Wildfire was designed as a “volunteer movement” simulator, from the very start. The idea was to portray the movement of a single good intention, as it “spread like Wildfire” across a population. From the very beginning, we had grid-style cities, crowds of people moving about, and “bad-guy” agents getting in the way. The idea was always for the main character to “inspire” crowds of citizens, and lead them around the city to complete a variety of tasks.
Our initial version of Wildfire was a 2-D affair with only dots for characters. (You can still see traces of this early version in some of our promotional / trailer videos for the game.) When we go through the elimination rounds for the Imagine Cup, we had the opportunity to expand Wildfire, turning it into the full 3-D version that people can download and play today. Along the way, we attempted to implement additional mechanics, like bullet-hell style opponent dodging, and strategy game-style territory control, but many of these features were dropped, for the sake of clarity.
Q: Why are video games important to you? Why do you think they are important to society at large?
A: We’ve been playing video games since elementary school, and never really stopped. Part of the reason we believe video games are so important is the simple fact that they provide entertainment. The entertainment we consume and create reflects and influences who we are as individuals, and as a society, and video games are steadily becoming a large part of that.
Furthermore, we believe that video games are as valid an art form as cinema, music and painting. They can make us think, laugh, cry and cower in fear; they tell stories, help us learn new things, and allow us to create. Good games, like good books, or good movies, pull us into their world. And they are interactive. They demand player skill, and player choice. There is no way video games can be unimportant. They are just too powerful and diverse, too amazing.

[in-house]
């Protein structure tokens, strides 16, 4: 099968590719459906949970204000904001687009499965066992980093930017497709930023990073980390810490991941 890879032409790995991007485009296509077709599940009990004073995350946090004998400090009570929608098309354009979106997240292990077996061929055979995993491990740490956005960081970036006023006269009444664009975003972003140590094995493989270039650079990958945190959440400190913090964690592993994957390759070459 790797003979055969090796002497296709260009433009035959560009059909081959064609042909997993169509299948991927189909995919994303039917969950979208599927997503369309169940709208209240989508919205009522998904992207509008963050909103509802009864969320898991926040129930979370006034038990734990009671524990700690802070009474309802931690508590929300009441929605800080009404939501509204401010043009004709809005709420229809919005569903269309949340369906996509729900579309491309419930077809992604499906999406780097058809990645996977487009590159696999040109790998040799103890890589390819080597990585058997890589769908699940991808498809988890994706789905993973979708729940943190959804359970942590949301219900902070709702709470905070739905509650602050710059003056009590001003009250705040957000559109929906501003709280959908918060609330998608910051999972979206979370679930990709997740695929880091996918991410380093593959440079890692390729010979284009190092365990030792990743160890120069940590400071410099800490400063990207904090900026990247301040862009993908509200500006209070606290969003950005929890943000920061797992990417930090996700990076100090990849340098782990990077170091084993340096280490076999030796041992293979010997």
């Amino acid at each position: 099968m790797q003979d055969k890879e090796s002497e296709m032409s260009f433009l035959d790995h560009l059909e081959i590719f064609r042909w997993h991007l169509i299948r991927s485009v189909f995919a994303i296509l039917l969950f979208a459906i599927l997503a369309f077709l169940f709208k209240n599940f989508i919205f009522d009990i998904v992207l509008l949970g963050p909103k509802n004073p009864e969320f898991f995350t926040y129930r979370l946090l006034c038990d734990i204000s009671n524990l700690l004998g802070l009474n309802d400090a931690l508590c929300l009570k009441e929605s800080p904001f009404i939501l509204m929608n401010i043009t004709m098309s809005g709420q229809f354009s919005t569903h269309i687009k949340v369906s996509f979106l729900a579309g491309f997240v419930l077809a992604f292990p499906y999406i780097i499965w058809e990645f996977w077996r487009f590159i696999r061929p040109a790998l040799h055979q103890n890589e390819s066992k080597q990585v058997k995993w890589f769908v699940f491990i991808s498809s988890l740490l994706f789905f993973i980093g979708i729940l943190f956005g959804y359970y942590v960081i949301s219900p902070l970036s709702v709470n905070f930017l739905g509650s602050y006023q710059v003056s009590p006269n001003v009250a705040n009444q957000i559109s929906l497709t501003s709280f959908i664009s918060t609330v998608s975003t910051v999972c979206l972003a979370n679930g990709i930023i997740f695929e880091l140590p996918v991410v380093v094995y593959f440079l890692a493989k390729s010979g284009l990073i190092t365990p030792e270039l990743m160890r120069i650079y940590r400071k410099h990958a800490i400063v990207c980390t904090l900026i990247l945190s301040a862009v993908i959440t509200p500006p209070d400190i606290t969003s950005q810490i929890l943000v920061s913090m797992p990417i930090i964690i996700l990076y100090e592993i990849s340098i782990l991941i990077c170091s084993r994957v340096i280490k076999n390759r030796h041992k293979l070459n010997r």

A: This one is a little bit difficult to answer, as we’ve never really not been Filipinos living in the Philippines, and we haven’t yet had the chance to join or observe game developers from other countries. But the creation of a game concept and story is often very personal. Your attitudes and beliefs will always bleed into the thing you’re creating. Most of us grew up living in the reality of the Philippines, but consumed media that was mostly foreign (Western or Japanese). So we love all the classic tropes: the one-man-army, the huge explosion, the transcendent martial artist, the giant robot. But, we believe in the things a Filipino would: People Power, bayanihan, passive-aggressive distrust of authority.
Wildfire, for example, was in some ways inspired by the volunteer movement that rose up in response to Typhoon Ondoy. We wanted to take that experience, process it, and pass it on to the rest of the world. The result is a game with a very stark, simple, almost cold aesthetic. The city portrayed in that game is meant to function like a blank slate. The game’s look isn’t really very Filipino at all. But the fundamental experience is. Wildfire is all about volunteerism, bayanihan. It tells the story of one of our country’s greatest triumphs.